Resilience of Urban Infrastructure in Latin American Cities

Resilience of Urban Infrastructure in Latin American Cities

Hugo Alatrista-Salas (Universidad del Pacífico, Peru), Manuel Rodriguez-López (Pontificia Universidad Católica del Perú, Peru) and Miguel Nunez-del-Prado (Universidad del Pacífico, Peru)
Copyright: © 2019 |Pages: 19
DOI: 10.4018/978-1-5225-8160-4.ch019
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Resilience is the capacity of a society or infrastructure to resist, adapt, and recover after being impacted by an extreme event. In this chapter, the authors focus on measuring how much the road infrastructure is able to withstand the appearance of extreme events. An extreme event will be represented by an intentional (e.g., perpetrated attacks) or unintentional (e.g., as result of climate extreme event) damage on the routes or intersections of the road network within a city. To do this, the authors measure the primary characteristics of urban networks in order to understand their morphology (i.e., the way in which they were constructed). Then, they evaluated the resistance capacity of different points of the road networks with three types of attacks: random, directed, and localized. The first results of this study show the fragility of some roads and intersections before the appearance of extreme phenomena. These results can be exploited by those in charge of public management and then converted into policies.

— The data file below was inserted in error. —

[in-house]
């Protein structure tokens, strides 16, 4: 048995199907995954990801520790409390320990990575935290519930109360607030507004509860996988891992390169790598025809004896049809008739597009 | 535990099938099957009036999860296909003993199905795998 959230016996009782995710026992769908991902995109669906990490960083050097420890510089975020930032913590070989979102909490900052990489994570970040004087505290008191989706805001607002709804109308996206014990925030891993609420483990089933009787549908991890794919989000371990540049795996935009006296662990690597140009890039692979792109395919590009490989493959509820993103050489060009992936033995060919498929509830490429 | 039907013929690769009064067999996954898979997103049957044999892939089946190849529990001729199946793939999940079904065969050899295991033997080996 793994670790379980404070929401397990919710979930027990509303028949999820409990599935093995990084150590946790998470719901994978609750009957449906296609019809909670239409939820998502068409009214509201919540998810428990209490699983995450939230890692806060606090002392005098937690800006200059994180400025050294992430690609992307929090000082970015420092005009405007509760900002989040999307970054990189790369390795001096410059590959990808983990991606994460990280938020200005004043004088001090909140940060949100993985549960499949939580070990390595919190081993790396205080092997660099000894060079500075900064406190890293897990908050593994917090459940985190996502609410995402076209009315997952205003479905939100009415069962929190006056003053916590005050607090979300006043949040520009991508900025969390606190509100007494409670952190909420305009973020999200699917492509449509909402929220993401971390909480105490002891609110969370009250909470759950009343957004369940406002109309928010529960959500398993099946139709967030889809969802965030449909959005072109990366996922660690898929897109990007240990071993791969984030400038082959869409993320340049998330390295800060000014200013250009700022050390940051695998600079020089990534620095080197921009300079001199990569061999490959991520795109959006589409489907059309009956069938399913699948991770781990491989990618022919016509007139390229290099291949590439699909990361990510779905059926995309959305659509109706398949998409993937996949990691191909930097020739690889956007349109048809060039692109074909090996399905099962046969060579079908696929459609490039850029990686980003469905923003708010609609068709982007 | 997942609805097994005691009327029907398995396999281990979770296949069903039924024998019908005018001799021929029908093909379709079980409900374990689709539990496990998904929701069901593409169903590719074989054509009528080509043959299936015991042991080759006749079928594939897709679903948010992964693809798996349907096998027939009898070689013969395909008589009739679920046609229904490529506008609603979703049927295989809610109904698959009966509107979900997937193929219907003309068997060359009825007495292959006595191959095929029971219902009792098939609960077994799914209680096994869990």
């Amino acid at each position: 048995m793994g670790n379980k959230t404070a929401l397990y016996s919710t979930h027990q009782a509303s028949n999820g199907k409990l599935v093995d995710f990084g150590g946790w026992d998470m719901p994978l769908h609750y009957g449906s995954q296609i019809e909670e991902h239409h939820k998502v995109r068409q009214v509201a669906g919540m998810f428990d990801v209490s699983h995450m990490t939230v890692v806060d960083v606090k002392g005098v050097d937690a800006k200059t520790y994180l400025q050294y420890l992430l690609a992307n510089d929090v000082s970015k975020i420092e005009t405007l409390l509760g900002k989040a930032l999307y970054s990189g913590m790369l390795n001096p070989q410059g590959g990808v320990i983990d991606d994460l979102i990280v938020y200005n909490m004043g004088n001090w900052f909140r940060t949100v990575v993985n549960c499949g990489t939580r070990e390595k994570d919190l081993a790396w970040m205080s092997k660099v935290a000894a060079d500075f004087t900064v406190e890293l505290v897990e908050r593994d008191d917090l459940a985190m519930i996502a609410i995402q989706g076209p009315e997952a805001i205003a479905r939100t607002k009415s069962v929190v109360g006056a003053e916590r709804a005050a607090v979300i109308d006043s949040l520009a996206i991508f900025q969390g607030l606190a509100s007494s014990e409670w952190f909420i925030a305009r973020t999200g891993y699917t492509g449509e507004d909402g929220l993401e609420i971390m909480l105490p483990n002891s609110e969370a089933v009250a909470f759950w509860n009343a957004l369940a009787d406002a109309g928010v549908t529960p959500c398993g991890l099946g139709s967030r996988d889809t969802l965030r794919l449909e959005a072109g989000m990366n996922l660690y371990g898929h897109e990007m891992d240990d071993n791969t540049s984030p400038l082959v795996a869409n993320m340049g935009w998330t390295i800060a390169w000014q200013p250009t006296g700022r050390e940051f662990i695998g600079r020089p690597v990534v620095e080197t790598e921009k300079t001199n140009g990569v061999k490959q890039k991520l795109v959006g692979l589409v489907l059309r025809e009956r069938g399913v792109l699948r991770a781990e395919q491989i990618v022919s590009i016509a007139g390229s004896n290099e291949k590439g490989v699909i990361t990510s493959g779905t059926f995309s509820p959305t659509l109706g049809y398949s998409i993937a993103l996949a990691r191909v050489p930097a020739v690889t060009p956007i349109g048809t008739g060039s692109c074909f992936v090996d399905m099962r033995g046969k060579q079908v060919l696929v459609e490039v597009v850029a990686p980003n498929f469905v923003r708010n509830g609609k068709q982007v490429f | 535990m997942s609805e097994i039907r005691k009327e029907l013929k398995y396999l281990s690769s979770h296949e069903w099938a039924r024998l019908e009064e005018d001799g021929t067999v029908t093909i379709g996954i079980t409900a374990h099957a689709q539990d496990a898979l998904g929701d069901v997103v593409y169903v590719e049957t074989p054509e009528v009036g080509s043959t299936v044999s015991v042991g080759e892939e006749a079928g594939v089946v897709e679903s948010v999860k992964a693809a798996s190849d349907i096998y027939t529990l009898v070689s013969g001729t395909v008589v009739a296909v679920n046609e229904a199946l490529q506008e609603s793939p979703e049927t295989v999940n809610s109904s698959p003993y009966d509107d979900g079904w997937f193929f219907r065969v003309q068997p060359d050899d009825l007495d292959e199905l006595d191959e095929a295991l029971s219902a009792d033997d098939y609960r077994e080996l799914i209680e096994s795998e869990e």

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Resilience is a concept of positive connotation. This term was used a hundred years ago as an indicator that allowed measuring the invulnerability or invincibility of infants, as an individual entity, as part of a family, or collectively or culturally (Glantz & Johnson, 2002). Later, other works in the literature reference to resilience as the possibility of intervention, prevention and positive adaptation to recover the vulnerabilities of individuals at risk. Other works related to resilience focuses on how to correct the vulnerability of a society and its infrastructure. For example, (McLellan et al., 2012) and (Eldosouky et al., 2017) assess the risk of global warming affecting critical infrastructures. (Meyer et al., 2018) (Godschalk, 2003) and (Kao et al., 2017) analyze repeated disturbances and focus on assessing the possibility of failure of a system facing a disaster. Also, Duijnhoven et al. (2014) and Marchant & Stevens (2017) conceive resilience as the capacity for mitigation, adaptation and recovery of a social or environmental structure affected by extreme climate changes.

In developed countries, resilience is used as an instrument to measure society's risk face to an adverse phenomenon, to prevent or intercept threats before they appear.

In the United States, there are organizations such as The National Academy of Sciences NAS, and the U.S. Global Change Research Program. These organisms offer a framework to analyze extreme events caused by a climatic phenomenon. They propose a sequence of systematized steps to discover and to document climate hazards. Then, they propose viable actions to reduce risks. These steps include measuring the initial damage caused, monitoring the recovery process, and assessing the existence of irreparable permanent damage. However, it is also possible to restore the initial state and improve the conditions to face similar disturbing events in the future.

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